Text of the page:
Steam Hammer for Forge. 129
tempered steel to whalebone. Our process then when tempering
by the aid of water is to raise the steel to c glass/ and then lower
it gently to ' whalebone.' Hardening in oil gives the c whaleboneJ
without passing through the ' glass' stage.
We shall now pass on to describe the turning out of very
heavy forgings, which include all articles too ponderous for smith's
work, and which are consequently made in the forge under a very
heavy Steam-hammer. Fig. 124 is a drawing of a hammer
suitable for general forge work, such as we are about to consider,
but, of course, extra large forgings would require special-sized
The hammer in Fig. 124, Plate IT., has a falling weight of
five tons. After the careful account of the smith's harnmer there
will be -very little to say here by way of description. As before,
the outer valve is for the purpose of admitting steam (being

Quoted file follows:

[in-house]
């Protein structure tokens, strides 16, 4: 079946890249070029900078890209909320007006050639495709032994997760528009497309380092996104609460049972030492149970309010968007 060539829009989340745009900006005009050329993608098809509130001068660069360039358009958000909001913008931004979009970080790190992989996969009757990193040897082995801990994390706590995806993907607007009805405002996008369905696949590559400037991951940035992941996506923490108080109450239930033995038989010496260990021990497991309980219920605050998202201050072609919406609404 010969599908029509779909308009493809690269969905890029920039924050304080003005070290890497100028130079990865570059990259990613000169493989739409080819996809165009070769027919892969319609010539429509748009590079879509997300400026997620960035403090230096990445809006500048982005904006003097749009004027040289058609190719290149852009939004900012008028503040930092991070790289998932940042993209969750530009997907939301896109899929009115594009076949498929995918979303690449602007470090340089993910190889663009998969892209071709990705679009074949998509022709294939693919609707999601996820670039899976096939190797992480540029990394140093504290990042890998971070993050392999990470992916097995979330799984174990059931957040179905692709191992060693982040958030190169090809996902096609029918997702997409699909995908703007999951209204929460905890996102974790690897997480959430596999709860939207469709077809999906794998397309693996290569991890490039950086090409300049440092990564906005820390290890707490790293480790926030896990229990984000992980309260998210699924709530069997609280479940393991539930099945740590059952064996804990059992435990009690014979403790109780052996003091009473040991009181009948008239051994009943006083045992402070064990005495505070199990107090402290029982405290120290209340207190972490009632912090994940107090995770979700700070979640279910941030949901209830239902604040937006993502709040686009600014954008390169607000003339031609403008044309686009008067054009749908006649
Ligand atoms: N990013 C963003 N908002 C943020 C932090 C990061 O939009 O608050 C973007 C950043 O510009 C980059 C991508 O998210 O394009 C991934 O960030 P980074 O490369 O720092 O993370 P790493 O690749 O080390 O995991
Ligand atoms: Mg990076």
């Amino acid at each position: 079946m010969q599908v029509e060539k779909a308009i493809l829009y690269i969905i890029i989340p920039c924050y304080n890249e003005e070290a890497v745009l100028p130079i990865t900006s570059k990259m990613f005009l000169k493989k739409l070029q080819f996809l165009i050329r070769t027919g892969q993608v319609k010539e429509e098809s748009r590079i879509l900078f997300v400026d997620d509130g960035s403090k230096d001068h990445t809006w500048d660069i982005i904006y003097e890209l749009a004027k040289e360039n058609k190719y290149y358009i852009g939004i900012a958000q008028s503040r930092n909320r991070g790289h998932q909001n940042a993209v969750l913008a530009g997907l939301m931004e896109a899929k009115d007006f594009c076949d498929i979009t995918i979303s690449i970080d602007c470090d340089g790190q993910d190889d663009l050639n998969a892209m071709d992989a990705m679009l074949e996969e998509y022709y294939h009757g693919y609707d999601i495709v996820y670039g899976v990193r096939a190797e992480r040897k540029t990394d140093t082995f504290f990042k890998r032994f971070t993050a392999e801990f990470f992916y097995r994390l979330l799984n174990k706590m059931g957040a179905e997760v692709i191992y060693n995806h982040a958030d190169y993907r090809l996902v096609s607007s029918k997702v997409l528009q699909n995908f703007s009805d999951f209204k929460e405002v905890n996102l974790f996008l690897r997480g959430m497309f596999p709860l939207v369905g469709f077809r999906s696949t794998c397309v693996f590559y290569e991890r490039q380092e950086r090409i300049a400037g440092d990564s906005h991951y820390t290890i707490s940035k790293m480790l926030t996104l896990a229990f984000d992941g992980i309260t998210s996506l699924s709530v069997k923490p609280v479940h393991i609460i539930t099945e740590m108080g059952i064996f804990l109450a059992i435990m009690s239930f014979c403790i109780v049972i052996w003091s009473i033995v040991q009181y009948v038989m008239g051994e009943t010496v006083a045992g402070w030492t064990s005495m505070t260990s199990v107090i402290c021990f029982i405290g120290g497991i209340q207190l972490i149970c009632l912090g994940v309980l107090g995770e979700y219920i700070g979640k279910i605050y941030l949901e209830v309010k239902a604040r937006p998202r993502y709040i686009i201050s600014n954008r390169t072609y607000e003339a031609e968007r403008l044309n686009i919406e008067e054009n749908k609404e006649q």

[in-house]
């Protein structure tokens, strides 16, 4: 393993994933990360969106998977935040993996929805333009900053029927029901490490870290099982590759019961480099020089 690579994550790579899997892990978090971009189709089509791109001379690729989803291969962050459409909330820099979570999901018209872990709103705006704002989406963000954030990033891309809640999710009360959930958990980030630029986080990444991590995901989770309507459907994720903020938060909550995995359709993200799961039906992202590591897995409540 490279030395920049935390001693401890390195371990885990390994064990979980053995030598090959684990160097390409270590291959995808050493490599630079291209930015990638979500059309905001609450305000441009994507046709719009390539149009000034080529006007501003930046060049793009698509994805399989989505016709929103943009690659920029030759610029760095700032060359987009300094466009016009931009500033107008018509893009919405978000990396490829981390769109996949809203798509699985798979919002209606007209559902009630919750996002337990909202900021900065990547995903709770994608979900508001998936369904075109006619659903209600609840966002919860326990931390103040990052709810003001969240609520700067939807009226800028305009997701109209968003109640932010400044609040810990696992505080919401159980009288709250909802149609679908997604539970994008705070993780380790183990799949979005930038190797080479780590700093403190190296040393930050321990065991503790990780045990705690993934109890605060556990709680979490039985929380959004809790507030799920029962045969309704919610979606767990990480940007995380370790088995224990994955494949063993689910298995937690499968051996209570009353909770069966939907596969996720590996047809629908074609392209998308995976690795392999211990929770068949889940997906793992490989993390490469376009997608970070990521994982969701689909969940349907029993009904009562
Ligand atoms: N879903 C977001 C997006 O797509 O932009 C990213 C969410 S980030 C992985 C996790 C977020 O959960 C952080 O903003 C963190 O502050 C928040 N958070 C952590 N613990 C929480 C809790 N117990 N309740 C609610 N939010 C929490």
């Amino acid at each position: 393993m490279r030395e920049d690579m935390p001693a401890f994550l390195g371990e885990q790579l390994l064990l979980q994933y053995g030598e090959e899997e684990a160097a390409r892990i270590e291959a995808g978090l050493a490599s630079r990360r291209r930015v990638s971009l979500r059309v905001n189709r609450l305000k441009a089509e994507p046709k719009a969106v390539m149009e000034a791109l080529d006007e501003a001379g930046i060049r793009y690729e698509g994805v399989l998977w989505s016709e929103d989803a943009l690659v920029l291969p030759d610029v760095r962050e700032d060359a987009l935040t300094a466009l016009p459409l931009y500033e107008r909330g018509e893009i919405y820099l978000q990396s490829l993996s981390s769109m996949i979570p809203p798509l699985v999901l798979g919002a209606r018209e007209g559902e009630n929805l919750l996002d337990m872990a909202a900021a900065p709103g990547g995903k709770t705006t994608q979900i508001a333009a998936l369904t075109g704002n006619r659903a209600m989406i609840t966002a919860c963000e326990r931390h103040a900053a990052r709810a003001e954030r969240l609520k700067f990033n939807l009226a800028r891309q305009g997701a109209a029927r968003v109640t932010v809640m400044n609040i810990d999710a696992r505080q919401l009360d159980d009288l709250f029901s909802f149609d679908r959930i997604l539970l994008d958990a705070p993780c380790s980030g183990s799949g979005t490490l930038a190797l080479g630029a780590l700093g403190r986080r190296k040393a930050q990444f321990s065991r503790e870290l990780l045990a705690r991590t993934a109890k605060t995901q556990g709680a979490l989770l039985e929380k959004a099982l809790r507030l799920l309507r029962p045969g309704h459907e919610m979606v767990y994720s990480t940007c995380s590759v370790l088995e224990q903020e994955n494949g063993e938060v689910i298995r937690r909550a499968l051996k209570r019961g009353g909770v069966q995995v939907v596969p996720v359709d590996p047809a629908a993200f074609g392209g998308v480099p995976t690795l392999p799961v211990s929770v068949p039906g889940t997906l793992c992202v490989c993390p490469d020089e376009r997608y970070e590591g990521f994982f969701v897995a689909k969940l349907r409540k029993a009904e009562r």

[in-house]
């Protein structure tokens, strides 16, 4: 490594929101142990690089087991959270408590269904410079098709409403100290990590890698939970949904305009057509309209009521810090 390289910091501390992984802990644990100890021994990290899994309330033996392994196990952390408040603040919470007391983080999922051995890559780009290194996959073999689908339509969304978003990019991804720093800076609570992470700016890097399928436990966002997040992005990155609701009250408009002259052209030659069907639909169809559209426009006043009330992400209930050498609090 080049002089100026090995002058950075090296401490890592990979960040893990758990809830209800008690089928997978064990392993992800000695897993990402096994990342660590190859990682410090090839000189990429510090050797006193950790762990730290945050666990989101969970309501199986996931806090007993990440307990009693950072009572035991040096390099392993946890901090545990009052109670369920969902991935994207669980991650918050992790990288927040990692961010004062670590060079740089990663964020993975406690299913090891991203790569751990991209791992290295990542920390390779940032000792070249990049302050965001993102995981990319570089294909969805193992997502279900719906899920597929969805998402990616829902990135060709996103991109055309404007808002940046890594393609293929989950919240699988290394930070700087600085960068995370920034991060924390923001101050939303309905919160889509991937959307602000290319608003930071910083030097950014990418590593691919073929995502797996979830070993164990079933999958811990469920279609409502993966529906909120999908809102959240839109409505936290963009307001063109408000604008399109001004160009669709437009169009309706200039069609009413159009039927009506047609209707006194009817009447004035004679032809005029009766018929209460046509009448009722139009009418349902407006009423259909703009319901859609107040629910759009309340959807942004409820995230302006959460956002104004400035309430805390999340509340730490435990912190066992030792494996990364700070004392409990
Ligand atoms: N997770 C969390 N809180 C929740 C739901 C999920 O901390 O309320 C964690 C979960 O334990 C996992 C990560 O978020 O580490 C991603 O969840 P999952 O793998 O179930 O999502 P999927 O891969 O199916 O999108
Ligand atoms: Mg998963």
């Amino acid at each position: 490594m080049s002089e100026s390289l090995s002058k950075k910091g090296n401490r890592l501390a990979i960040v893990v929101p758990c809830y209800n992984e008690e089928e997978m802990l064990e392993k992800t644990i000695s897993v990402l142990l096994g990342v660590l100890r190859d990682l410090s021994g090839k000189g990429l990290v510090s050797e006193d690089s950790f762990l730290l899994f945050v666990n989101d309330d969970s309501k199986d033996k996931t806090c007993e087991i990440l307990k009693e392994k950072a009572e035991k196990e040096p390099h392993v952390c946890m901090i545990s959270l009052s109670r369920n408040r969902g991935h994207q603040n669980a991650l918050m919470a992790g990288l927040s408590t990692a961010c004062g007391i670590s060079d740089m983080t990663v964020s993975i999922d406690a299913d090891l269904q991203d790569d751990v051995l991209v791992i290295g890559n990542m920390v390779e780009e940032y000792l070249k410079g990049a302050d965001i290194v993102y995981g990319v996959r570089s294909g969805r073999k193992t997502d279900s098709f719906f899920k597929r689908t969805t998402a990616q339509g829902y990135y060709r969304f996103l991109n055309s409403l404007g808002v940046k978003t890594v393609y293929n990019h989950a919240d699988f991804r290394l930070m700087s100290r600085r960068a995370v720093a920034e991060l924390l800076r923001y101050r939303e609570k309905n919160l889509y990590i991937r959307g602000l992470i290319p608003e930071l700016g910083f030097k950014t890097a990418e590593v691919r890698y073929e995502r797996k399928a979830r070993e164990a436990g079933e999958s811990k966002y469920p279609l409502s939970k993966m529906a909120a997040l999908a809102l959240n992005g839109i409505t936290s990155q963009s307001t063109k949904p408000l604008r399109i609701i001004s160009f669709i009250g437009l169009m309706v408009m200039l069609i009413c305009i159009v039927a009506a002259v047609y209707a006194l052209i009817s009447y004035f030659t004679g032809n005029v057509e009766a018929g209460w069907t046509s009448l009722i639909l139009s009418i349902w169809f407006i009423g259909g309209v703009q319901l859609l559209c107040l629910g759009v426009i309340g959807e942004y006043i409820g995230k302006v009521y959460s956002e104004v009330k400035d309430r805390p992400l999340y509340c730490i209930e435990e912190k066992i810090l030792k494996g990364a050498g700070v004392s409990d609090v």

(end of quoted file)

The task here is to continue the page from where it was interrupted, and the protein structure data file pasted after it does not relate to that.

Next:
opened by a screw acting at the end of a lever), while the inner
valve controls the direction of flow, the exhaust passing upward.
The long hand-lever serves to move the distribution valve, and
the self-acting aim between it and the valve reverses the latter
as soon as the arm is moved by the tup on its upward travel.
The Furnace used hy the forgeman is very similar to that
shewn in Fig. 85. It is there called a Puddling Furnace, and
indeed * blooms' are to be made for heavy forgings just as in the
•case of puddling, the only difference being that they are built
from scrap iron instead of white pig. A pile of scrap iron is
heaped on a rough wooden tray, and is then put into the furnace.
Several of these piles being so placed and heated sufficiently, they
are then found stuck together. Withdrawing them, thus adhering, •
by means of very large tongs having a balance-weight on the
handle end, and supported at the middle by a crane, the blooms
are put under the hammer and well beaten together to form slabs.
It will be these slabs that we shall use to build up our forgings.
Fig, 125 shews an arrangement of furnace and cranes for heavy
First we shall consider, in detail, the forging of a Double-
throw crank shaft of large size, the finished form of which is